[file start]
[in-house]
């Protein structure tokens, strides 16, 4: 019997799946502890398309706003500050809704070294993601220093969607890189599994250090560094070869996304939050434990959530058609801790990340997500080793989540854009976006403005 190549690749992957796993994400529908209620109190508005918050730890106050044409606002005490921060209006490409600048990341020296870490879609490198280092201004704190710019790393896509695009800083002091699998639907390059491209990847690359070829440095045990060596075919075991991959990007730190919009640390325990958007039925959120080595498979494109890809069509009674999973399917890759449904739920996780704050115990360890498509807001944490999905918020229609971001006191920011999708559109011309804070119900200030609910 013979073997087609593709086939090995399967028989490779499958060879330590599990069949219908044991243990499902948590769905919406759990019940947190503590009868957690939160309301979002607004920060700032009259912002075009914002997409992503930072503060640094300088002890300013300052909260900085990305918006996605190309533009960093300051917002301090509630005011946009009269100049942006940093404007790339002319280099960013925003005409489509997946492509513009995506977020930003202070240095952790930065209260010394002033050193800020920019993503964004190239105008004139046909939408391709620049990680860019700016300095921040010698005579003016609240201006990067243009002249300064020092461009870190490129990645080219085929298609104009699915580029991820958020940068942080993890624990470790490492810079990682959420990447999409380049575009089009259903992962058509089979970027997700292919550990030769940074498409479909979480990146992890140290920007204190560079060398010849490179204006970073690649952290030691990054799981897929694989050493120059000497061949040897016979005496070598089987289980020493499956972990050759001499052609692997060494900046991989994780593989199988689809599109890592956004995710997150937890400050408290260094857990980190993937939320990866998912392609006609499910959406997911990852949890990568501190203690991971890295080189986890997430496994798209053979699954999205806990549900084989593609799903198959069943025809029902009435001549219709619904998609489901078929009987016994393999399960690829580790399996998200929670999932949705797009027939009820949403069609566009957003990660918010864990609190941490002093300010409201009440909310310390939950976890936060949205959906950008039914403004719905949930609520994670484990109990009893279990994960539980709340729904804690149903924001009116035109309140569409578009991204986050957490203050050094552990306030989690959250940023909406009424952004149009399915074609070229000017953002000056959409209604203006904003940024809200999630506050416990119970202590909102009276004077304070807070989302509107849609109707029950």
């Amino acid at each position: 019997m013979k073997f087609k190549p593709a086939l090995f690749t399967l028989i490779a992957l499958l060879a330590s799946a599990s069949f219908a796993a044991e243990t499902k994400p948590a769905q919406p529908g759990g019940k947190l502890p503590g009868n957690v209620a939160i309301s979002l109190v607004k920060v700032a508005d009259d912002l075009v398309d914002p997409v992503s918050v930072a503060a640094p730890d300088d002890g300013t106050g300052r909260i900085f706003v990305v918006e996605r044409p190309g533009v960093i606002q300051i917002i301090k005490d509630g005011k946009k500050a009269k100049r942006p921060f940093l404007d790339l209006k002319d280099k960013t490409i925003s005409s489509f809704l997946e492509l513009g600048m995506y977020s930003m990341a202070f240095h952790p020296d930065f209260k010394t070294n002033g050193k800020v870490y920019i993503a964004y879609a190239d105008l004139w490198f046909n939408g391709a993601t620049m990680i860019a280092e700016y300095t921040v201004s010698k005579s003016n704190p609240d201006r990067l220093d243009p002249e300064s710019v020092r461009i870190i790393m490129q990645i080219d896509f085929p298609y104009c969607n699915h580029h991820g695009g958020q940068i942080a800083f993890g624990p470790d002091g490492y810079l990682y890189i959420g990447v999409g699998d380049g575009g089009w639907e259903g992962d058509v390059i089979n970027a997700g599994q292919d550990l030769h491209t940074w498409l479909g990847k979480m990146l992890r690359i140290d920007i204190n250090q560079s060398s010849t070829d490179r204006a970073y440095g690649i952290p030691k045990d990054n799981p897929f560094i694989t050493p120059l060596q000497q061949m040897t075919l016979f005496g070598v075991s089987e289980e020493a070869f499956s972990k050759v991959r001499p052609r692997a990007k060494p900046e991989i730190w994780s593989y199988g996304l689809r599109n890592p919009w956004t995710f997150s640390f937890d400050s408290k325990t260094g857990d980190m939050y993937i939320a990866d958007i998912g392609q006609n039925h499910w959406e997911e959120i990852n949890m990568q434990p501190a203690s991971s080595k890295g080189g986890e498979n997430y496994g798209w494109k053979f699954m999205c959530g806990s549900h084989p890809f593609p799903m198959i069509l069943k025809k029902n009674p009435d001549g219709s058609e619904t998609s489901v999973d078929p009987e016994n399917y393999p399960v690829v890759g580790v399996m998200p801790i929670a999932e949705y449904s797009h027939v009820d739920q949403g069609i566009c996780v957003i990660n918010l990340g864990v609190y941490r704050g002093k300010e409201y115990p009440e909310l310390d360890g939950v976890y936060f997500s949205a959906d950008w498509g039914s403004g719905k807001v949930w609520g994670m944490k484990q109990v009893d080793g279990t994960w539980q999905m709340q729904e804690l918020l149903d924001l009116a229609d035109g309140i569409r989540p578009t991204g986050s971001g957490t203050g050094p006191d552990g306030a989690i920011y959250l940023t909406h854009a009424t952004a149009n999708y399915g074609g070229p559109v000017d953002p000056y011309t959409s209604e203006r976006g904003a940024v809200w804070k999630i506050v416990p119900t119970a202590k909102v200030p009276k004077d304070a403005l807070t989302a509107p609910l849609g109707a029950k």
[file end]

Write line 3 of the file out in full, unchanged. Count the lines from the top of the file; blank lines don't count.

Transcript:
């Amino acid at each position: 019997m013979k073997f087609k190549p593709a086939l090995f690749t399967l028989i490779a992957l499958l060879a330590s799946a599990s069949f219908a796993a044991e243990t499902k994400p948590a769905q919406p529908g759990g019940k947190l502890p503590g009868n957690v209620a939160i309301s979002l109190v607004k920060v700032a508005d009259d912002l075009v398309d914002p997409v992503s918050v930072a503060a640094p730890d300088d002890g300013t106050g300052r909260i900085f706003v990305v918006e996605r044409p190309g533009v960093i606002q300051i917002i301090k005490d509630g005011k946009k500050a009269k100049r942006p921060f940093l404007d790339l209006k002319d280099k960013t490409i925003s005409s489509f809704l997946e492509l513009g600048m995506y977020s930003m990341a202070f240095h952790p020296d930065f209260k010394t070294n002033g050193k800020v870490y920019i993503a964004y879609a190239d105008l004139w490198f046909n939408g391709a993601t620049m990680i860019a280092e700016y300095t921040v201004s010698k005579s003016n704190p609240d201006r990067l220093d243009p002249e300064s710019v020092r461009i870190i790393m490129q990645i080219d896509f085929p298609y104009c969607n699915h580029h991820g695009g958020q940068i942080a800083f993890g624990p470790d002091g490492y810079l990682y890189i959420g990447v999409g699998d380049g575009g089009w639907e259903g992962d058509v390059i089979n970027a997700g599994q292919d550990l030769h491209t940074w498409l479909g990847k979480m990146l992890r690359i140290d920007i204190n250090q560079s060398s010849t070829d490179r204006a970073y440095g690649i952290p030691k045990d990054n799981p897929f560094i694989t050493p120059l060596q000497q061949m040897t075919l016979f005496g070598v075991s089987e289980e020493a070869f499956s972990k050759v991959r001499p052609r692997a990007k060494p900046e991989i730190w994780s593989y199988g996304l689809r599109n890592p919009w956004t995710f997150s640390f937890d400050s408290k325990t260094g857990d980190m939050y993937i939320a990866d958007i998912g392609q006609n039925h499910w959406e997911e959120i990852n949890m990568q434990p501190a203690s991971s080595k890295g080189g986890e498979n997430y496994g798209w494109k053979f699954m999205c959530g806990s549900h084989p890809f593609p799903m198959i069509l069943k025809k029902n009674p009435d001549g219709s058609e619904t998609s489901v999973d078929p009987e016994n399917y393999p399960v690829v890759g580790v399996m998200p801790i929670a999932e949705y449904s797009h027939v009820d739920q949403g069609i566009c996780v957003i990660n918010l990340g864990v609190y941490r704050g002093k300010e409201y115990p009440e909310l310390d360890g939950v976890y936060f997500s949205a959906d950008w498509g039914s403004g719905k807001v949930w609520g994670m944490k484990q109990v009893d080793g279990t994960w539980q999905m709340q729904e804690l918020l149903d924001l009116a229609d035109g309140i569409r989540p578009t991204g986050s971001g957490t203050g050094p006191d552990g306030a989690i920011y959250l940023t909406h854009a009424t952004a149009n999708y399915g074609g070229p559109v000017d953002p000056y011309t959409s209604e203006r976006g904003a940024v809200w804070k999630i506050v416990p119900t119970a202590k909102v200030p009276k004077d304070a403005l807070t989302a509107p609910l849609g109707a029950k």